Josquin DES PRES (c.1455-1521)
Messe Gaudeamus (1502-03) [21:10]
Les Fresques Musicales de Saint-Bonnet-Le-Chateau [25:15]
Groupe des instruments anciens de Paris
Ensemble des Chantres de Plain-Chant
rec. 1960, Paris
EDITIONS ANDRÉ CHARLIN CL40 [46:25]
This label is dedicated to the restoration of LP recordings made in the 1960s and 1970s, and it has an acute eye for relatively obscure repertory in interesting performances. My last encounter, for example, was of chamber music by Onslow - still hardly a household name although there are now a number of similar new recordings available - in performances led by that excellent player Gérard Jarry dating from 1972.
The disc under review is older, and more obscure still. It was recorded in 1960 and is performed by the Groupe des instruments anciens de Paris and Ensemble des Chantres de Plain-Chant. They perform Josquin’s Messe Gaudeamus and the Groupe des instruments alone takes on the instrumental pieces collated under the title ‘Les Fresques Musicales de Saint-Bonnet-Le-Chateau’.
It’s true that there had been pioneering performances in ‘authentic’ style from the early days of recordings. One thinks of Violet Gordon Woodhouse for example in the 1920s. In French terms, however, it was Nadia Boulanger who made great strides in her Monteverdi recordings of the 1930s, and alongside her came recordings of the music of Couperin with instrumental and vocal ensembles directed by Jane Evrard that still have the power to move. But by 1960 the focus was even freer and the exploration of late fourteenth and early fifteenth century music on disc was progressing well.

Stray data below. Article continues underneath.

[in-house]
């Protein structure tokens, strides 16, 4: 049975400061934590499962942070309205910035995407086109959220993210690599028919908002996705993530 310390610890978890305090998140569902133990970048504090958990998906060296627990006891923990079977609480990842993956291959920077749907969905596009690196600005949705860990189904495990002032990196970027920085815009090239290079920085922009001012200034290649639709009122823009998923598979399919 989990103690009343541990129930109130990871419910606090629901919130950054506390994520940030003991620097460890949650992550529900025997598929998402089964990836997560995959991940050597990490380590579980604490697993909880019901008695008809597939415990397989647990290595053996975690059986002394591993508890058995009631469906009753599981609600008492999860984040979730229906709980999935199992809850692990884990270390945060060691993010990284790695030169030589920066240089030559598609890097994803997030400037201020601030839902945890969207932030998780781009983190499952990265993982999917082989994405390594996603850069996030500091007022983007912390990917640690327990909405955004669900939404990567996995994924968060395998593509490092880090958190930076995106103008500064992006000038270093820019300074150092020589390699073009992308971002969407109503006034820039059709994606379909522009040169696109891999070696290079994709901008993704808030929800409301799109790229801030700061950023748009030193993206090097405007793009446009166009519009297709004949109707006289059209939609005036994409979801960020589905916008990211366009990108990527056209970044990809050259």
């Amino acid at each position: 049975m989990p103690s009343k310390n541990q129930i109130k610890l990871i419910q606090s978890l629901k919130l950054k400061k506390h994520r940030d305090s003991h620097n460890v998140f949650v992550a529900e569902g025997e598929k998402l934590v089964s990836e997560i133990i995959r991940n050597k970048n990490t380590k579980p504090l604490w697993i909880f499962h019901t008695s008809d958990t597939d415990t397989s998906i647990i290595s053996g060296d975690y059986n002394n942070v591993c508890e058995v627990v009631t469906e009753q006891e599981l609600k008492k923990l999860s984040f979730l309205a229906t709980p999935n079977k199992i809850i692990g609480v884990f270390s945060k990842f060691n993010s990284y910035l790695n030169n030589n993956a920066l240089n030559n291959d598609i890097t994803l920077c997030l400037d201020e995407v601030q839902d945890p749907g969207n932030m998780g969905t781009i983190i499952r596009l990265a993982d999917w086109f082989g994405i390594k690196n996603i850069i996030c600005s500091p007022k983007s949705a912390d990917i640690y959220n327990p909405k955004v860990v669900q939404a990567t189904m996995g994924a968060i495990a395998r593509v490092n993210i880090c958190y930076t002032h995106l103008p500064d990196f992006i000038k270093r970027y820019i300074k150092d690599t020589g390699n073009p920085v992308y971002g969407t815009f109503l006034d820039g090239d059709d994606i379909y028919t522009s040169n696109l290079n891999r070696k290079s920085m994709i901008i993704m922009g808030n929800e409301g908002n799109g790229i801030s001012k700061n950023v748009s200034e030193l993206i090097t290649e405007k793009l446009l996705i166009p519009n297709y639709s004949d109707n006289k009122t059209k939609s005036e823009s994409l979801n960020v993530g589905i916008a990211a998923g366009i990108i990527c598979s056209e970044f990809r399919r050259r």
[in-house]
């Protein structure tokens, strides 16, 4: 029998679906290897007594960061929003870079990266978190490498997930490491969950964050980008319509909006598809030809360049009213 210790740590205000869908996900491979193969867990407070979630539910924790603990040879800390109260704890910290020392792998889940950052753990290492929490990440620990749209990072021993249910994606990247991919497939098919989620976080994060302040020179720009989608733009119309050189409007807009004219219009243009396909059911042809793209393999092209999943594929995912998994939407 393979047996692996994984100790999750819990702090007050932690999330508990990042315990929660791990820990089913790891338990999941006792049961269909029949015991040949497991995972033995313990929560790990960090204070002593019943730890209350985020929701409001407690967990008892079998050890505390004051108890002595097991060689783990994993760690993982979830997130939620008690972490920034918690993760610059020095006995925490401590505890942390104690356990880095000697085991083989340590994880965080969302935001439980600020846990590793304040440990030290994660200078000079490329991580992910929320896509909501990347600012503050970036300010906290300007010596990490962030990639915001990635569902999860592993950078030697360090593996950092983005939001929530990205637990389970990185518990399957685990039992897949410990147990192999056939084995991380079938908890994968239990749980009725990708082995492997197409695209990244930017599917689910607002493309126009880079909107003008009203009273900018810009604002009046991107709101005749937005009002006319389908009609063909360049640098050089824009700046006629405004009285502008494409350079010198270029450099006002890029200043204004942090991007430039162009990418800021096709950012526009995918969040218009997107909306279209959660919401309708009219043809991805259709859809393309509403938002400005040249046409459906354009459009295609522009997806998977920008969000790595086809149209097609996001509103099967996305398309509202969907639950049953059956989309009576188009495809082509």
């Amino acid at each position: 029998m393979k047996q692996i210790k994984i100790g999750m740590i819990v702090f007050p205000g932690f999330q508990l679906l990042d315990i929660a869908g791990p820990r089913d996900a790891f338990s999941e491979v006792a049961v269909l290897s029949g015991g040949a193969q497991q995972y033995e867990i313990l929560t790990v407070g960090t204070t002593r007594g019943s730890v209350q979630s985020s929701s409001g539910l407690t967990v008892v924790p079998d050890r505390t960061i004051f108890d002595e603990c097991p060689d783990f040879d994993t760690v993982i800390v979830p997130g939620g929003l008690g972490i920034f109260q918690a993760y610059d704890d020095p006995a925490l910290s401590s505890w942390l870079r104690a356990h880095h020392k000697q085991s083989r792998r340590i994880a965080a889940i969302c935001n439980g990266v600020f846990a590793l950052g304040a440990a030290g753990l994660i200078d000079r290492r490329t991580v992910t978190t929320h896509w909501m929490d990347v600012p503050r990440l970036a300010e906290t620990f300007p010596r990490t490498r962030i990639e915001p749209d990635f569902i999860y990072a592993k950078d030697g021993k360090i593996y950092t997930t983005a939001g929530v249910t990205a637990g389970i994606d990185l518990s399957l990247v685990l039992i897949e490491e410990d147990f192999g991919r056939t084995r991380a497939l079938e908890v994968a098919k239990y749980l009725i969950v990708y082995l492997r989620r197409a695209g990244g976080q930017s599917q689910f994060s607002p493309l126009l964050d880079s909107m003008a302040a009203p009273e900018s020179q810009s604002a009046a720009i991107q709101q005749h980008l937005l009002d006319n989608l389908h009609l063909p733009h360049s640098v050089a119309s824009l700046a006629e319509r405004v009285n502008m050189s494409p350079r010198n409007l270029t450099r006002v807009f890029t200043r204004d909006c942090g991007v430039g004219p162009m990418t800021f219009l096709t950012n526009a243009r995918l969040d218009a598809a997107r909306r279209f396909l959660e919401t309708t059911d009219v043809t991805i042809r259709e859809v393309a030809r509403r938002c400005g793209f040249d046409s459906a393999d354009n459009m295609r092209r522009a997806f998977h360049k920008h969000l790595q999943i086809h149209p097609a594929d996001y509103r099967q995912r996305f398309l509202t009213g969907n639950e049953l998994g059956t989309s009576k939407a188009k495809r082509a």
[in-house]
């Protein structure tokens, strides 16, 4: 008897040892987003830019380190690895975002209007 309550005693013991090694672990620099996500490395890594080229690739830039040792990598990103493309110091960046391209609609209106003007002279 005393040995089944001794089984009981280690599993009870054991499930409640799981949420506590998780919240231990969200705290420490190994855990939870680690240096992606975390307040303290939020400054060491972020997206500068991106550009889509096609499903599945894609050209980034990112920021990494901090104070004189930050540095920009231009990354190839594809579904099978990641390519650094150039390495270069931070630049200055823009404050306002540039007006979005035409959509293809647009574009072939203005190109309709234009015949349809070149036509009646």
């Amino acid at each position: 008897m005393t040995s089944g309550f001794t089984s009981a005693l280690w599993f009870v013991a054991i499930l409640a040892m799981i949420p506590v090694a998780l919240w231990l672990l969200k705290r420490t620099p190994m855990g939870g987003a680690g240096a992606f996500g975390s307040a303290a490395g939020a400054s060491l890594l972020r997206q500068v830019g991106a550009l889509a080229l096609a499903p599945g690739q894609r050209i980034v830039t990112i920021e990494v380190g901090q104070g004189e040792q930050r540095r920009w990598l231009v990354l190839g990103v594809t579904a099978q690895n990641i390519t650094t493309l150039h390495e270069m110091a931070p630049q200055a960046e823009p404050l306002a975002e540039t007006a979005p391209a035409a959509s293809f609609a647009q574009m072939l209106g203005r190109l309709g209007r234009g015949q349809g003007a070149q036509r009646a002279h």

Given the sketchy state of the Mass - the first edition contains no indication as to instrumentation - there is an element of flying in the dark about this early Des Pres performance. Some of the instrumental contributions do indeed sound implausible and their sonorities are often more exploratory than authoritative. Or at least as authoritative as one can get five hundred years on. The vocal soloists retain some quite florid vibratos and in a rather big acoustic - there is no specified location but it was surely quite a spacious church or cathedral - there is a degree of operatic intensity to the performance. Some of the vocal phrasing is rather too short-breathed, and for those versed on David Munrow’s near-contemporaneous performances this early French performance lacks his kind of communicative élan.
The instrumental works that form Les Fresques Musicales range from Desprez - or ‘des Pres’ - to Machaut, de Nesle, Narvaez, de la Torre and a host of anonymous little settings. In fact almost all the settings are compact, some a mere 30 seconds or so. The most effective playing is on the rebec and percussion, and on the solo organ. No instrumentalists or singers are credited, but these are the outstanding performers in my book; an element of chinoiserie creeps into the psalterion setting by von Reuenthal called Mayenzeit. The clavicord is a very nasal sounding instrument.
Still these are, for all their problems, in many ways highly engaging performances even when - perhaps mostly when - a bit rough and ready. I’m not sure what kind of prospective market awaits a disc such as this, which also only lasts 46 minutes, but I’m glad it’s been restored.
Highly engaging performances if a bit rough and ready.